In an attempt to dismiss claims that Mayor Rahm Emanuel’s proposal to increase taxes on tobacco products is a regressive policy that would hurt small businesses and fuel black market sales of loose cigarettes, particularly in communities of color, a coalition of African American doctors and religious leaders assembled at a South Side hospital yesterday to counter that African American communities would reap the most benefits.
“African Americans are bearing the brunt of big tobacco’s relentless marketing and our community must take a stand for the health of our young people, ” said Dr. Javette Orgain with the Illinois Academy of Family Physicians. “I’m disappointed when business owners and aldermen say that selling tobacco is good business, and therefore good for their ward. I say no, we should not take pride in building an economy including products that are addictive and harmful.”
Yesterday’s press conference at Mercy Hospital in Bronzeville was the latest salvo in the ongoing debate over the Mayor’s plan to raise the city’s smoking age to 21, impose new taxes on tobacco products like cigars, cigarillos, and chewing tobacco, as well as prohibit the use of coupons or promotional sales of tobacco.
It was an effort by proponents to squash claims by business interests and aldermen who say the Mayor’s plan is about imposing burdensome taxes, not public health. That message got lost at a day long City Council committee meeting held last month, where all anyone wanted to talk about was the unencumbered and lucrative sale of loose cigarettes. Yesterday, proponents took the public health angle a step further, framing it as an issue that specifically impacts black youths more than any other group.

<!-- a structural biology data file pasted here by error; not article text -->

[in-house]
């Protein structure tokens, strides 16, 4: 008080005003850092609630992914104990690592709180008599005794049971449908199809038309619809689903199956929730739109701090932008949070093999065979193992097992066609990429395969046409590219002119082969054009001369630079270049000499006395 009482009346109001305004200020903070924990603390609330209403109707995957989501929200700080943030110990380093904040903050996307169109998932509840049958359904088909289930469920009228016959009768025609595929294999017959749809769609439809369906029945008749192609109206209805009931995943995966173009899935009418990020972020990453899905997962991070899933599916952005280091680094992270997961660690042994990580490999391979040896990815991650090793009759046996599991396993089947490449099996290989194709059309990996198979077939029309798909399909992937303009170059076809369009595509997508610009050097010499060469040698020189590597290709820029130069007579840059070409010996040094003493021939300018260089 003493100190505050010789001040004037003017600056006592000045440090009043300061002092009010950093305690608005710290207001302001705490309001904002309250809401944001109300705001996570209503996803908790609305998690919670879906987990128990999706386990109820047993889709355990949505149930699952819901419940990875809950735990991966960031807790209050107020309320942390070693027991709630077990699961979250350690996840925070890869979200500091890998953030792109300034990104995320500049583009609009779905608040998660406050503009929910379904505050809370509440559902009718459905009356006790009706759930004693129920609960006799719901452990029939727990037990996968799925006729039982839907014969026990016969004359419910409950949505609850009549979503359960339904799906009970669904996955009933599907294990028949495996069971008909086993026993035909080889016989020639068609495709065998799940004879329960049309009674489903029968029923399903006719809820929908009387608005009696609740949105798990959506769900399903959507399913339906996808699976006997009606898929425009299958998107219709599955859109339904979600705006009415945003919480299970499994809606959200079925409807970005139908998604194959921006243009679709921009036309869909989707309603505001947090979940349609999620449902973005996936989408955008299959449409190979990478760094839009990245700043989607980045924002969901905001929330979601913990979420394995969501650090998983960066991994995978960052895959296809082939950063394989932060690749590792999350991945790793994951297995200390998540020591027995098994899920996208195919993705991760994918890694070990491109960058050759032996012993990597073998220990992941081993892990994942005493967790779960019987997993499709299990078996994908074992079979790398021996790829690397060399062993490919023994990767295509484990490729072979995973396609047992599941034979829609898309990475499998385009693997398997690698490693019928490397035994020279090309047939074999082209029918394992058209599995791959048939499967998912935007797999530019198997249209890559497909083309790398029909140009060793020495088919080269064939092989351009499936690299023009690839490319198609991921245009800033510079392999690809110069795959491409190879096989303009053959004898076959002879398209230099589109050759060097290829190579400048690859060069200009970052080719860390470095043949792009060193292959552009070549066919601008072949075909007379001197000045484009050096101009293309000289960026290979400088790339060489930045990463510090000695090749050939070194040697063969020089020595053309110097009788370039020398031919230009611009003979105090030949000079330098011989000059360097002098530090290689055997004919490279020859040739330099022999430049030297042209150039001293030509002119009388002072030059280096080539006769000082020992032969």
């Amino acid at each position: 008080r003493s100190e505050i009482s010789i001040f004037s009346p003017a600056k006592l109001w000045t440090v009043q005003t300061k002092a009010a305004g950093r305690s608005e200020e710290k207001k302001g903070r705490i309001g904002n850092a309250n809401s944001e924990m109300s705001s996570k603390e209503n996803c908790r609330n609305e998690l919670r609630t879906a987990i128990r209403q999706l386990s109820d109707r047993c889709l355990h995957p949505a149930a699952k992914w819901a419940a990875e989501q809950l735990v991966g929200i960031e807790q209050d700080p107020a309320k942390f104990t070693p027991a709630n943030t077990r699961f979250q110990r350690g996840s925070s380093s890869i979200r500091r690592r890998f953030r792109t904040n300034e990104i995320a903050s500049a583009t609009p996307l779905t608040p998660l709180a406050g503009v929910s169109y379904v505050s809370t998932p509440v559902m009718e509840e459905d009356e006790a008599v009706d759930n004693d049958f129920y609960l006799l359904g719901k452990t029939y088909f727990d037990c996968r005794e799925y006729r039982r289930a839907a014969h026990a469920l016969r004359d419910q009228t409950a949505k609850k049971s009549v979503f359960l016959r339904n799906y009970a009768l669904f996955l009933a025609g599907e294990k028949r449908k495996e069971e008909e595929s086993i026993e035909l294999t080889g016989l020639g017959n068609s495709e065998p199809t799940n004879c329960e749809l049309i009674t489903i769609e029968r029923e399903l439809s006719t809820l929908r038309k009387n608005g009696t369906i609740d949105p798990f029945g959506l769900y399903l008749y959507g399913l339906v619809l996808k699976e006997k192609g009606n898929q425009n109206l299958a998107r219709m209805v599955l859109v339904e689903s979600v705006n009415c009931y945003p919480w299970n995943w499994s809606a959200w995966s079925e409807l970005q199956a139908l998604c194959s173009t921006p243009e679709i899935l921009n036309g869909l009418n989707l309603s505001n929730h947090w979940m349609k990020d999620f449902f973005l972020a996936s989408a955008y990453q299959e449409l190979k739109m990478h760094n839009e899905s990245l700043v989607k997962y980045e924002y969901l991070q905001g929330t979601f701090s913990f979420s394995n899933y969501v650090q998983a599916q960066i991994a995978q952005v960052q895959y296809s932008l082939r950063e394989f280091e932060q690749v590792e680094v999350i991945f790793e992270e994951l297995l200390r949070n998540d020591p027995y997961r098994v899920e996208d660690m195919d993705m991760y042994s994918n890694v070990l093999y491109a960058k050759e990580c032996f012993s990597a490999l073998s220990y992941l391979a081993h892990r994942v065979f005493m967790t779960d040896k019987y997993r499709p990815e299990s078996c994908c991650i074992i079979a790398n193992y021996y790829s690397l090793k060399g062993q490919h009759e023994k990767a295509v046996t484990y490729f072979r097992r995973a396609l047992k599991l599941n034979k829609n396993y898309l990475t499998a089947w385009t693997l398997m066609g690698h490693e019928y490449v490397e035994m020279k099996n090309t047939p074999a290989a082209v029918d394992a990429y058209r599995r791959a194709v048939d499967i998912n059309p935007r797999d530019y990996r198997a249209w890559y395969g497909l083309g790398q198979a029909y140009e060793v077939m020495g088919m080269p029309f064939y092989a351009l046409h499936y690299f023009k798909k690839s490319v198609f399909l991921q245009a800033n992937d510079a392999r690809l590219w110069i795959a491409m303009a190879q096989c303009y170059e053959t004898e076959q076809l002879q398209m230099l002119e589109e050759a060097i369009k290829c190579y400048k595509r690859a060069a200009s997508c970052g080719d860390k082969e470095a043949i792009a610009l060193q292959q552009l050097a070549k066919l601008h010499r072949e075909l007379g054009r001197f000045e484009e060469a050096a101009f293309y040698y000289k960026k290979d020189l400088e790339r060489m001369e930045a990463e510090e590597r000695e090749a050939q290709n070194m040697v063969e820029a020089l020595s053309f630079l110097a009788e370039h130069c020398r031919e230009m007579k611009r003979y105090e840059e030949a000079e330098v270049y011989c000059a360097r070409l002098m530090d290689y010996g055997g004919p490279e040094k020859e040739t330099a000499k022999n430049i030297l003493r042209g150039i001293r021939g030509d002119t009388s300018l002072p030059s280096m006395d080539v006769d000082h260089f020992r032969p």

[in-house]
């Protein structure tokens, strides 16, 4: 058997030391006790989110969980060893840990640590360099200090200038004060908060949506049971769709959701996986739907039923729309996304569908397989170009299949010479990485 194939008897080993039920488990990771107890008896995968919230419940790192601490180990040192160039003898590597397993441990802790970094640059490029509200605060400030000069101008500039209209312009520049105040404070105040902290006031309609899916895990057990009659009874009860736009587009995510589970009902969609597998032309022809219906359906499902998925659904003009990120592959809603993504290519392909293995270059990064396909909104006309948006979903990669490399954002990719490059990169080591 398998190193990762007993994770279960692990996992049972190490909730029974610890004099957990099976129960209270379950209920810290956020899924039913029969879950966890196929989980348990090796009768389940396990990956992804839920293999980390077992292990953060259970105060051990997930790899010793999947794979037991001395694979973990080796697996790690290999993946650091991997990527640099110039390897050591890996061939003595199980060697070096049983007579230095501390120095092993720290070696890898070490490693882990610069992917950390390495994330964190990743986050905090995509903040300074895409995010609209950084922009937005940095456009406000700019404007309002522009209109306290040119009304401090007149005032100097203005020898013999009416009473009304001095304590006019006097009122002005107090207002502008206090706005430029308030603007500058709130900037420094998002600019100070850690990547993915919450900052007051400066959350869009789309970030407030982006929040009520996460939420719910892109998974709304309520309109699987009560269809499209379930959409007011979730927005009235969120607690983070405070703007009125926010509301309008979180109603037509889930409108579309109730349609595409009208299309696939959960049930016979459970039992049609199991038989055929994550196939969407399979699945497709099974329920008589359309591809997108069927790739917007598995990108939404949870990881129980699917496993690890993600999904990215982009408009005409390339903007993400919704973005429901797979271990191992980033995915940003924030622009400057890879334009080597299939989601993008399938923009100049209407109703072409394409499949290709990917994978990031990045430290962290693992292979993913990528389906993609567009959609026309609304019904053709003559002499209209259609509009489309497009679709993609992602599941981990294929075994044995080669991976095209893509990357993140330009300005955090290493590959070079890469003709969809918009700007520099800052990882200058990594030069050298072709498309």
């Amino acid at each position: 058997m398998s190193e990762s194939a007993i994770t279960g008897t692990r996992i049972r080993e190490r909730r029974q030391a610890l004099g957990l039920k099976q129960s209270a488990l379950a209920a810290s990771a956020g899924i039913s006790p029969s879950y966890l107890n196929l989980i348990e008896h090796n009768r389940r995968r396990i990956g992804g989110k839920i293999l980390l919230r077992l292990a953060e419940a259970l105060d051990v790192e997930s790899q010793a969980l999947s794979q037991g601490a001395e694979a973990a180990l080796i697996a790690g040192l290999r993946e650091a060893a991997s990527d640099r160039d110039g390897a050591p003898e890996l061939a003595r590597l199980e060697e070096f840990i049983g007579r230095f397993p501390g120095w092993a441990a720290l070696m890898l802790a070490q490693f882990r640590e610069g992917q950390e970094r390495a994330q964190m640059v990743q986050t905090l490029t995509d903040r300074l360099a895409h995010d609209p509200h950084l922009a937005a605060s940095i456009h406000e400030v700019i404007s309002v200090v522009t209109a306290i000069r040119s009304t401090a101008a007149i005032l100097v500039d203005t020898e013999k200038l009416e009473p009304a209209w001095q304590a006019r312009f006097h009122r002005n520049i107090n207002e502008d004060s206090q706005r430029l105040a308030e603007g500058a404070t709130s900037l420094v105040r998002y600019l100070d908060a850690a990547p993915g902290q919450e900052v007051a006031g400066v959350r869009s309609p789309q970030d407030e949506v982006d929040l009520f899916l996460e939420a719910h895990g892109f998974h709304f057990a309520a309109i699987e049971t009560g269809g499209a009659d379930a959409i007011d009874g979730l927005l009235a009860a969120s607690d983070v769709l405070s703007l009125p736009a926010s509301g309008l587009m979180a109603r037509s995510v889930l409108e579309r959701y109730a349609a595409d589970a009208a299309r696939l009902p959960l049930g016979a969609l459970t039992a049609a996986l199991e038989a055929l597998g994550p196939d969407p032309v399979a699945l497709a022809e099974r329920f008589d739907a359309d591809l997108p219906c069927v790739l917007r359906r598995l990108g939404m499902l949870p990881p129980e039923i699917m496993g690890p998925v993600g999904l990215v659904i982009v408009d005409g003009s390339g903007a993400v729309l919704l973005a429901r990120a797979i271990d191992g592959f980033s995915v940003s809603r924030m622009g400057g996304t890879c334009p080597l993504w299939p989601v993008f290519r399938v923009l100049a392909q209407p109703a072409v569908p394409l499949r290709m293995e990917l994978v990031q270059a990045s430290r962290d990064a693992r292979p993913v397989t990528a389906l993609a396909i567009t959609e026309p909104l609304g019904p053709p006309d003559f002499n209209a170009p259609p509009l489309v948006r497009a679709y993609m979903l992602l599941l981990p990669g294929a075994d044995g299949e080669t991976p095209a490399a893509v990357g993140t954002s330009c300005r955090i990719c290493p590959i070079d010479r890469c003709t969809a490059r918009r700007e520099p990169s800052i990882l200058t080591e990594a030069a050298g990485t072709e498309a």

“Our youth actually deserve good health, and they deserve to be free of addictive substances….substances that will indeed kill them,” urged Rev. Dr. B. Herbert Martin, pastor of Progressive Community Church in Bronzeville, as he characterized the fight to curb smoking among youths a “moral imperative,” not a political or socio-economic issue.
“Everywhere I go I turn on the radio and I hear [reports] of who died the night before, who was murdered, either at the hands, sometimes of the police, unfortunately, or other African American men. But that pales in comparison to the number of African Americans who die every year from tobacco related diseases,” said Carol McGruder, co-chair of the African American Leadership Council. According to statistics provided by the council, in Chicago, African Americans’ rate of death from stroke is 61% higher than whites, and their rate of death from heart disease is 23% higher.
Leadership Council members argued that fighting “Big Tobacco” in predominantly lower-income, minority communities is on par with addressing other social justice and economic issues.
“We have to deal with these things, we have to multi-task, we can’t wait and deal with police brutality… we can’t wait to deal with the blight… and say one day say we’re going to deal with tobacco. We have to deal with those things at the same time, because that is our number one killer,” McGruder added, saying premature deaths of parents and grandparents who were lifelong smokers are detrimental to establishing stable homes in minority communities.
McGruder also made a point to address the issue of loosies. Invoking Eric Garner, who suffocated to death when a New York City Police officer attempted to restrain and handcuff him for illegally selling loose cigarettes on Staten Island, McGruder said, “We were all appalled… but that’s a symptom of a problem, not the cause of a problem, and there are many cases of men being killed by the police.”
Pushing the argument that this ordinance is geared specifically toward curing youth smoking, Dr. Orgain ended the event to respond to a common refrain used by opponents who say that higher prices won’t curb sales because smokers can buy cheaper products in the suburbs or Indiana.
“It’s not typical for youth to cross the borders to [buy] tobacco products. Mostly adults. So our target, particularly as we speak today, are youths. And so if we can stop that, in regards to our legislation, I think we’ll do a good job.”